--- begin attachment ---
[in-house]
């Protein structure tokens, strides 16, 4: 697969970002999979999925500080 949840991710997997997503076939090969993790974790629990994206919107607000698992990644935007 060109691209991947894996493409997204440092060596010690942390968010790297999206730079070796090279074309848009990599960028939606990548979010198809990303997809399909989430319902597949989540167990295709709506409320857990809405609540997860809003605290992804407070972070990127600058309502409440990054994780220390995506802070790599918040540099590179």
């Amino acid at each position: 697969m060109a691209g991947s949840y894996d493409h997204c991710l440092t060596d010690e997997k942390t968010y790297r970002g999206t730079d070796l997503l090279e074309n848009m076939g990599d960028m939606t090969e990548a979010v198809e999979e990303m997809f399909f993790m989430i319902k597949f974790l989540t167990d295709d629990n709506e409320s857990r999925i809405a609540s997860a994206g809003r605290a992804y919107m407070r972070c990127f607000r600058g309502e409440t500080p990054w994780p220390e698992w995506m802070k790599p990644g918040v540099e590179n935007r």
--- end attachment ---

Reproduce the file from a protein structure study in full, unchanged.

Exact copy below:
[in-house]
């Protein structure tokens, strides 16, 4: 697969970002999979999925500080 949840991710997997997503076939090969993790974790629990994206919107607000698992990644935007 060109691209991947894996493409997204440092060596010690942390968010790297999206730079070796090279074309848009990599960028939606990548979010198809990303997809399909989430319902597949989540167990295709709506409320857990809405609540997860809003605290992804407070972070990127600058309502409440990054994780220390995506802070790599918040540099590179």
């Amino acid at each position: 697969m060109a691209g991947s949840y894996d493409h997204c991710l440092t060596d010690e997997k942390t968010y790297r970002g999206t730079d070796l997503l090279e074309n848009m076939g990599d960028m939606t090969e990548a979010v198809e999979e990303m997809f399909f993790m989430i319902k597949f974790l989540t167990d295709d629990n709506e409320s857990r999925i809405a609540s997860a994206g809003r605290a992804y919107m407070r972070c990127f607000r600058g309502e409440t500080p990054w994780p220390e698992w995506m802070k790599p990644g918040v540099e590179n935007r």